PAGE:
KMA suspends Lake Victoria ferry services over safety concerns

 Lake Victoria ferries

The ferries whose operations in Lake Victoria have been suspended by KMA over safety concerns.

Photo credit: George Odiwuor | Nation Media Group

Transport in Lake Victoria has been affected after the Kenya Maritime Authority (KMA) suspended operations of two key ferries over safety concerns.

Mbita Ferry Services Ltd, which owns the vessels, was found to have failed to comply with some maritime laws.

The two vessels, MV Mbita I and MV Mbita II, have consequently been grounded and will only be allowed back into the lake after fulfilling the KMA requirements.

The ferries play a crucial role in lake transport, connecting Homa Bay, Migori, Kisumu and Siaya counties. The vessels also transport goods, including vehicles, across the four counties.

Travelers and traders who relied on the vessels for transport now have to seek alternative means to move across the lake, some which may be risky. Those affected often ply the Siaya and Homa Bay route.

MV Mbita I connects Mfangano and surrounding islands to Mbita town in Homa Bay County.

MV Mbita II operates between Mbita town in Homa Bay County and Lwanda Kotieno trading centre in Siaya County.

The vessels also ferry tourists who visit different beaches along the lake.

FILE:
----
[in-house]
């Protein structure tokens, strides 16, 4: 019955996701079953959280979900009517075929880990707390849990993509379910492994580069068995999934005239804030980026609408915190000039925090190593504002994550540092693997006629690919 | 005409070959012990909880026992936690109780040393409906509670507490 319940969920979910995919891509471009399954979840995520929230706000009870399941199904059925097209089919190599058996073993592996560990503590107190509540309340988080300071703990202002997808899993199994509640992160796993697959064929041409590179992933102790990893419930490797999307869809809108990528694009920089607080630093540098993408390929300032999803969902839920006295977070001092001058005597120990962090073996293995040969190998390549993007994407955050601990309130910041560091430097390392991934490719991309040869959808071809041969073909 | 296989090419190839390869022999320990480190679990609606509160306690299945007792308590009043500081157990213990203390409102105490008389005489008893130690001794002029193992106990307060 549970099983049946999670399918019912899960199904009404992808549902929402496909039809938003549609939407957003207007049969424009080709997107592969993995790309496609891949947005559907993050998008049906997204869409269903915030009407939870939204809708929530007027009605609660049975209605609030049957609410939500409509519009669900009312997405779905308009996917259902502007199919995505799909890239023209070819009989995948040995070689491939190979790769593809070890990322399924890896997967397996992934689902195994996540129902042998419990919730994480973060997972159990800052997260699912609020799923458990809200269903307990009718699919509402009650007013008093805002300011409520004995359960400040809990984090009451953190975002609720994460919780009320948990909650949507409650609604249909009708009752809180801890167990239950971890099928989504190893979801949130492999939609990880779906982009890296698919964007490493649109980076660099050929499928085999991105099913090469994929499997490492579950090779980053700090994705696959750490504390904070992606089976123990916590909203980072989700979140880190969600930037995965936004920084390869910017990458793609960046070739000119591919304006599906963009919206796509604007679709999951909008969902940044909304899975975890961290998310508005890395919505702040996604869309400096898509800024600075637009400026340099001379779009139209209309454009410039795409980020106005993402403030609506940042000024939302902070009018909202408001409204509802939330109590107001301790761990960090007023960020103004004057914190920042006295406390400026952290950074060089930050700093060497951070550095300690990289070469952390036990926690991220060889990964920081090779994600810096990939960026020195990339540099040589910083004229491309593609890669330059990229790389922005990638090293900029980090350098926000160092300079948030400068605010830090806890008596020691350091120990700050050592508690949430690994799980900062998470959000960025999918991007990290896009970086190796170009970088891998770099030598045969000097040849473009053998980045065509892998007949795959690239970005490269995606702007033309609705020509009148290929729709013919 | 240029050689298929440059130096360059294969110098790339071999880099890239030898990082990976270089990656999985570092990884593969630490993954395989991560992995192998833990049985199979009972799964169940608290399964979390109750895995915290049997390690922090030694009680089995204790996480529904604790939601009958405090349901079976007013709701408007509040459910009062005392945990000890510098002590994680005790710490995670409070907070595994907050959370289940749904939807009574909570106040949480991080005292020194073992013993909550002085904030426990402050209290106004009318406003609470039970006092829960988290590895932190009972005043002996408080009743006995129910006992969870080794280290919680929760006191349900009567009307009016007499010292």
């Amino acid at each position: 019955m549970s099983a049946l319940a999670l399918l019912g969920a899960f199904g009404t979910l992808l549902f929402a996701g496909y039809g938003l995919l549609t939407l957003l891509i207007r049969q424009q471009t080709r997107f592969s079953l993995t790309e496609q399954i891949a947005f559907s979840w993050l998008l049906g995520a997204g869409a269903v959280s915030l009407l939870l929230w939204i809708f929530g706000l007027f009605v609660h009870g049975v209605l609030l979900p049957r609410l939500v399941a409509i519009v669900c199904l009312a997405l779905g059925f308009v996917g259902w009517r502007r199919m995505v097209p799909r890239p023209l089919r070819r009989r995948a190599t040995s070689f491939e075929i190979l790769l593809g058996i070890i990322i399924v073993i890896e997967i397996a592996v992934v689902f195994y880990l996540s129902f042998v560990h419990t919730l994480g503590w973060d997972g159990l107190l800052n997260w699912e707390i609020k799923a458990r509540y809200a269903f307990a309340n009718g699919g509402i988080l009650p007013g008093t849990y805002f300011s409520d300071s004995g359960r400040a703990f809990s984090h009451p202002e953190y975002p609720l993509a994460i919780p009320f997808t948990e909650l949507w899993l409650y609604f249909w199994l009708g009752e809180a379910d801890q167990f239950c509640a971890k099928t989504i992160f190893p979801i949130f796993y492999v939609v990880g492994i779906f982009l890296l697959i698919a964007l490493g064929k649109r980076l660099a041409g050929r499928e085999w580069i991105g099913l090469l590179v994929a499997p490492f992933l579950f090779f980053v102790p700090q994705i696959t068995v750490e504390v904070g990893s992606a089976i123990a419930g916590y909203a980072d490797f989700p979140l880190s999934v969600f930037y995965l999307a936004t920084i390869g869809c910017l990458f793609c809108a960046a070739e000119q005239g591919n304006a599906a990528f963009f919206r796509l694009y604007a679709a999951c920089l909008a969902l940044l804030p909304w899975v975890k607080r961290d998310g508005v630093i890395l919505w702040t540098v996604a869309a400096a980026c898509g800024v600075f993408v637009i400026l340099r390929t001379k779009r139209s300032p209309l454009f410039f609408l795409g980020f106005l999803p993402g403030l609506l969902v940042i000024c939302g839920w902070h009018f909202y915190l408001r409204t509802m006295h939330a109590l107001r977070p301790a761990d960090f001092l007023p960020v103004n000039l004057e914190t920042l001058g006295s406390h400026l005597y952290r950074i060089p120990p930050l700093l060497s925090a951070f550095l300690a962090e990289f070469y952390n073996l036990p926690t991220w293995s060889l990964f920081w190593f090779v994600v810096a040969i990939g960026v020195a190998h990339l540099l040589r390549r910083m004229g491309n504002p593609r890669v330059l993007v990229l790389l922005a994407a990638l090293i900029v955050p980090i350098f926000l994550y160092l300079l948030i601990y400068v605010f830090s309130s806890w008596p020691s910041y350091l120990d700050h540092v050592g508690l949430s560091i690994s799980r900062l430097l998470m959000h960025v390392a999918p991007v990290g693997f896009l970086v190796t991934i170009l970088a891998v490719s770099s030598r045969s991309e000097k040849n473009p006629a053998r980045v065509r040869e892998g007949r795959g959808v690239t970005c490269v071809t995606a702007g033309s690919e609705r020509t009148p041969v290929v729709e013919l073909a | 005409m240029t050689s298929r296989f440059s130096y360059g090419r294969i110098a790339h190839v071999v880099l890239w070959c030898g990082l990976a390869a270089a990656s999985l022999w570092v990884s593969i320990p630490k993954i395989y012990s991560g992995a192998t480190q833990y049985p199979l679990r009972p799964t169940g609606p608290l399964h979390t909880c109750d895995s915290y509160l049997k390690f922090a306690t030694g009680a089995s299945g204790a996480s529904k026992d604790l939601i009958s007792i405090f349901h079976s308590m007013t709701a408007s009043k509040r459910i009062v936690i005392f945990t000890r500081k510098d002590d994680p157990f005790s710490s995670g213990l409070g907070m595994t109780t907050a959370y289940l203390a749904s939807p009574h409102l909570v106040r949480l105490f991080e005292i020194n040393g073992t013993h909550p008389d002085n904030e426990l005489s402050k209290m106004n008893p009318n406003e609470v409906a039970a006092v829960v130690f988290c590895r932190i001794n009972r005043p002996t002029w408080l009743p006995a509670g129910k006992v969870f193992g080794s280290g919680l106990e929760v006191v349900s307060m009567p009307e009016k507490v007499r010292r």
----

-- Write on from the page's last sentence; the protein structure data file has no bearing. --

KMA Director of Maritime Safety Jeremiah Ojowi, in a letter to the management of the ferry company, halted its operations from December 21.

Vessels detained

“The two vessels have therefore been detained and not allowed to sail until the deficiencies are rectified. The ships are not allowed to sail from Mbita Shipway until the deficiencies are rectified,” read the letter.

The management of Mbita Ferry Services Ltd has described some of the requirements by KMA as minor, which did not warrant suspension of its services.

Mr Shadrack Kipchumba, a manager at the company, said some of the issues could be corrected as the vessels continue with operations.

Among others, KMA requires installation of watertight door rubber seal which prevents entry of water into the vessel in case of an accident.

“They are very small issues which should not deter us from operating. We appeal to the KMA to allow us to operate as we fix the issues,” the company manager said.

The company also asked the government for leniency on other requirements, citing high costs.

Master’s degree captains

The company is also required to employ captains with a Master’s degree.

Mr Kipchumba said they charge Sh150 per individual crossing the lake, which cannot cater for a salary of a captain with a Master’s Degree.

"The business community and passengers are already feeling the pinch of the suspension. KMA should be lenient and allow us to operate," Mr Kipchumba said.

Among traders already feeling the pinch is Ms Florence Samo, a fish monger in Mbita, who says her business has suffered.

"We are stranded because our main means of transport between Siaya and Homa Bay has been suspended,” Ms Samo said.

She regretted that the suspension came during the festive season when traders expected to make high returns.

Traders have appealed to the government to intervene and allow the ferries to operate to support their businesses.

“Suspending water transport seriously impacts on our business activities. We appeal to the government to lift the suspension so that people can travel,” Mr Hesbond Dondi, a welder in Mbita, said.